This novel showcase of anatomy combines the elegance of the human spine with a core meant to resemble a heart. Michelle was able to build the display by first carving each rib by hand and then stacking them together to form the rib cage. From here, the base was added along with an ESP32 and an INMP441 microphone module. The knobs at the base enable the user to select the mode, set the brightness/speed, change the color, and cycle through various patterns. Best of all, a mode was included that lets the heart "beat" in response to ambient sounds or and/or music.

Drop by ::vtol::

::vtol::'sdrop sculpture not only looks complex from the outside, but also in the way it produces music. At its core is a Geiger counter that measures radiation levels and outputs a tick for every random, radioactive particle that interacts with it. Based on the frequency of these interactions, more droplets are released by the pump, which splash down below into a dish. These waves are picked up by optical sensors and used to both change the current note/sound being played as well as activate the speaker.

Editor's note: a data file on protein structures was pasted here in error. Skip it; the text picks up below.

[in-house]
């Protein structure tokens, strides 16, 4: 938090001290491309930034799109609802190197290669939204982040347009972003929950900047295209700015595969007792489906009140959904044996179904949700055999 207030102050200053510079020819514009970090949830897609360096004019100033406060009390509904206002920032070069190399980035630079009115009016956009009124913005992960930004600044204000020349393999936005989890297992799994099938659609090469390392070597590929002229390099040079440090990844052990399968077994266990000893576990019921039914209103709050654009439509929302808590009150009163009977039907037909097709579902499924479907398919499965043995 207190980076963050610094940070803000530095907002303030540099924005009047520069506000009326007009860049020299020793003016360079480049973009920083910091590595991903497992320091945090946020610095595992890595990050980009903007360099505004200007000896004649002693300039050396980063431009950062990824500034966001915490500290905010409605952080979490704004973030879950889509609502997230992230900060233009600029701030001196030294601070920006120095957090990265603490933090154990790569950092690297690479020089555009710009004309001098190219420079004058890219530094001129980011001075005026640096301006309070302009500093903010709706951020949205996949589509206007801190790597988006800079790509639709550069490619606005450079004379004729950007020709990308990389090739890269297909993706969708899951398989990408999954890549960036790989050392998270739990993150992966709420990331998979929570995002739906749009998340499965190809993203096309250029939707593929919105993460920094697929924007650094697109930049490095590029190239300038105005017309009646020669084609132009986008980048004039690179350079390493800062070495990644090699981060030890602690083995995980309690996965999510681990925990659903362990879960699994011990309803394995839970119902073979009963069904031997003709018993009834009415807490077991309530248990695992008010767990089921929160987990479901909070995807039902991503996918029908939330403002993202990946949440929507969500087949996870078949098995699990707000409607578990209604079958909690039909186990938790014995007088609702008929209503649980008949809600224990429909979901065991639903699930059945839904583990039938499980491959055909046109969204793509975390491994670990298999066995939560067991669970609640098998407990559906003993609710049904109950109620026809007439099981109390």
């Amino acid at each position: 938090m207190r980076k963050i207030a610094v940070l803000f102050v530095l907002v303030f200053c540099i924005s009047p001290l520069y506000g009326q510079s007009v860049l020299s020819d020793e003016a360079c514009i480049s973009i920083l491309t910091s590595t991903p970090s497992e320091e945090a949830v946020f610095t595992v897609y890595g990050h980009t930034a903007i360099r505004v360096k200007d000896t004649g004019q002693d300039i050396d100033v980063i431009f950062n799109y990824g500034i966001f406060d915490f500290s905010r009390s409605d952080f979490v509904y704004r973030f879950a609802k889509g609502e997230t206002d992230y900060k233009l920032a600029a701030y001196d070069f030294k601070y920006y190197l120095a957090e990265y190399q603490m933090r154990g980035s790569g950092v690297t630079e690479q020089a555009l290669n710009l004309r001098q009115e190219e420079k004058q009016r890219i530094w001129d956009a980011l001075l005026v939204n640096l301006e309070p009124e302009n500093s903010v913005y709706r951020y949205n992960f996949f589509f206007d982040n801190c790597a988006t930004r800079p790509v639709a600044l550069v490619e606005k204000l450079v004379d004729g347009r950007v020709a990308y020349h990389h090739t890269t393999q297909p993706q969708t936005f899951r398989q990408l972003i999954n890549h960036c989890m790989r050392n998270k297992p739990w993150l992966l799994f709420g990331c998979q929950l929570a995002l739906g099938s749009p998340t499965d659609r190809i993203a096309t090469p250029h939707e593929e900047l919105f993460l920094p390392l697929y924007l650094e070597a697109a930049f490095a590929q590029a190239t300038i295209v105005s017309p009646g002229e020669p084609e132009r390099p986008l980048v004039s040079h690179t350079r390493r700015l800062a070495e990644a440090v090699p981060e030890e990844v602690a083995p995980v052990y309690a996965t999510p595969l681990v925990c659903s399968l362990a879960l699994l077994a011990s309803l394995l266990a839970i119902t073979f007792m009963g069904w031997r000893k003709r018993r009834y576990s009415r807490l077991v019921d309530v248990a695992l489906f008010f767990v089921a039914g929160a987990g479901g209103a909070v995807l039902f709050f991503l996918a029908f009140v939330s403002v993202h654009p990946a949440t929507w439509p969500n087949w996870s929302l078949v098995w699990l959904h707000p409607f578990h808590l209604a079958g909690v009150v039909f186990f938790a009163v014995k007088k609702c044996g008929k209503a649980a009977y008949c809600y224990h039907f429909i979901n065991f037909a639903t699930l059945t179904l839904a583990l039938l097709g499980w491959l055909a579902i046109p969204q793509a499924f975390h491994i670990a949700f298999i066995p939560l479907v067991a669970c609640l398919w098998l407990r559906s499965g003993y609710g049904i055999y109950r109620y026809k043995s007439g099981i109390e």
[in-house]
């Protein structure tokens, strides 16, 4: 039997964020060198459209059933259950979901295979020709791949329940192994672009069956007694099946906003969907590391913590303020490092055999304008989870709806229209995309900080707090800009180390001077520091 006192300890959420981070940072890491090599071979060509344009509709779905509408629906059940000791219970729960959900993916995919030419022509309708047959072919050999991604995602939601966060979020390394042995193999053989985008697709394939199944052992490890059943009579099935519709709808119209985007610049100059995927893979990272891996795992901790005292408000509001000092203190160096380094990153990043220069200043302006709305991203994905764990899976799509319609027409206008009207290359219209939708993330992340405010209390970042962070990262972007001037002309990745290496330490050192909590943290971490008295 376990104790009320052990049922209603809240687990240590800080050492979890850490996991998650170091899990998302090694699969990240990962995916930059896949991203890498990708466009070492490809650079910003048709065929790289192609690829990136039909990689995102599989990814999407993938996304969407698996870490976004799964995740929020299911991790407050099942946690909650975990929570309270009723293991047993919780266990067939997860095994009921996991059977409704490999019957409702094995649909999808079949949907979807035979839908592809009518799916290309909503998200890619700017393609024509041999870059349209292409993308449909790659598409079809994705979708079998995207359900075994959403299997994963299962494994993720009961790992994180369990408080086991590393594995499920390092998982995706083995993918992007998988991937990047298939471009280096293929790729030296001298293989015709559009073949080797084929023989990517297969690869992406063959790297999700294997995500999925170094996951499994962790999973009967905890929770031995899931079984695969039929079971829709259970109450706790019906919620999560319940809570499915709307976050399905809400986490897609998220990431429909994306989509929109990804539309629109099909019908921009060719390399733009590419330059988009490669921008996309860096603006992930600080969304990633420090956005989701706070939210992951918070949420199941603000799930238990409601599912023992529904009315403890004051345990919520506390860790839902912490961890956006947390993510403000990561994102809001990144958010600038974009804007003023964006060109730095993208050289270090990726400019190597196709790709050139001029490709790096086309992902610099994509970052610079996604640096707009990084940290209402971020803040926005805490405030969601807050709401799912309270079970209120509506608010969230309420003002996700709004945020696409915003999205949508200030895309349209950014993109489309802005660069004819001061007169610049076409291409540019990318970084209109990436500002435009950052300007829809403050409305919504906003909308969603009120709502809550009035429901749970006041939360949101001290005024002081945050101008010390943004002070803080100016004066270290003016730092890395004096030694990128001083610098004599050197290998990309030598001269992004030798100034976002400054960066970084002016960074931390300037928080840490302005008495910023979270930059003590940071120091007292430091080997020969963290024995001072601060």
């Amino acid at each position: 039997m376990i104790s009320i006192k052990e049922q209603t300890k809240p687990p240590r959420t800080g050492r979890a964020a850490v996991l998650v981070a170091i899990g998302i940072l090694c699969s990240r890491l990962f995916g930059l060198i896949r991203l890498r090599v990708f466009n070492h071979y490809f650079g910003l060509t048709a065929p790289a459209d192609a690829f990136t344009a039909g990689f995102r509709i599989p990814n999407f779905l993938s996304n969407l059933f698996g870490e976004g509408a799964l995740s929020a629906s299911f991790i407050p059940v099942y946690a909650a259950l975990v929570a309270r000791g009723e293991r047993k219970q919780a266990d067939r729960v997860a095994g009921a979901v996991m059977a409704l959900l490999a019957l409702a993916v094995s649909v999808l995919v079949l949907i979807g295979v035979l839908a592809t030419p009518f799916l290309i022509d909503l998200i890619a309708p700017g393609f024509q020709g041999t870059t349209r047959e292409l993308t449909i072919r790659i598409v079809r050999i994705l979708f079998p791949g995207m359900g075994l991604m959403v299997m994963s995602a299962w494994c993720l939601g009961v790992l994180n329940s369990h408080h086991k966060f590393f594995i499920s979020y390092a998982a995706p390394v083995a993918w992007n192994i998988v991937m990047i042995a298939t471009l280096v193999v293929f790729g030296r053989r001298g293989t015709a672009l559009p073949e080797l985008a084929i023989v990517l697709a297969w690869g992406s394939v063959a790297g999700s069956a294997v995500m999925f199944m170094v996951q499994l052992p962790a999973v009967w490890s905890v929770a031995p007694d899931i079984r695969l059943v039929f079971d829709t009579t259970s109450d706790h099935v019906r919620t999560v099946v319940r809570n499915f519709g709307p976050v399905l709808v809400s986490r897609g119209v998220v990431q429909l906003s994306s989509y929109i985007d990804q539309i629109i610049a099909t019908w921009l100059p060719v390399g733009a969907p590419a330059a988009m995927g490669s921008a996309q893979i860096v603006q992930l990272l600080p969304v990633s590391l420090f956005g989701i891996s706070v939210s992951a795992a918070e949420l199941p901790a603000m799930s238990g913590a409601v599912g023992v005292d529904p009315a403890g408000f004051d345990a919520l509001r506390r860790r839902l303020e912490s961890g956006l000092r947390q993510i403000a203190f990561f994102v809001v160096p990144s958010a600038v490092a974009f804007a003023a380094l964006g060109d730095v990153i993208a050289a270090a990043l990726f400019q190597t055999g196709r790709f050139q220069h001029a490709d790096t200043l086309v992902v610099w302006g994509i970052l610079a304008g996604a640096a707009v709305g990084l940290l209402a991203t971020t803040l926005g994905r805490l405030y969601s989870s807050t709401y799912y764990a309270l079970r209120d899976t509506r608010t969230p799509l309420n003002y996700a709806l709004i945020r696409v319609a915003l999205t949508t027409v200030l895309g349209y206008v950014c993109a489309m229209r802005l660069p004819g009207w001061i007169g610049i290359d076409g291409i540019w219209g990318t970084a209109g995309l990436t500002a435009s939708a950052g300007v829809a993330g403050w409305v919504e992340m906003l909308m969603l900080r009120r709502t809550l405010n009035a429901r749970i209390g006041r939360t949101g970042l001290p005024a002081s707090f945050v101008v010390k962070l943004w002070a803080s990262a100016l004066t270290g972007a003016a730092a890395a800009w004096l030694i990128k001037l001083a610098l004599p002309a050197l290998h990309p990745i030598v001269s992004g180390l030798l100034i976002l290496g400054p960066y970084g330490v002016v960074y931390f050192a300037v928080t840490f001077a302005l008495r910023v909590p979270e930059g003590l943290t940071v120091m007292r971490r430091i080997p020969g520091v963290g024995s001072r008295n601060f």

DIY self-destructive art inspired by Banksy

Banksy shocked the professional art world when his painting suddenly began to shred itself whilst being auctioned. Inspired by this, Irbidcreated one of his own that hides a series of razor blades at the bottom of the hollow frame. To move the painting downwards, A pair of high-torque DC motors receive power from an H-bridge driver that only turns on whenever the HC-05 Bluetooth module gets the correct command from a phone.

Arduino “having11” Guy
21 year-old IoT and embedded systems enthusiast. Also produce content for and love working on projects and sharing knowledge.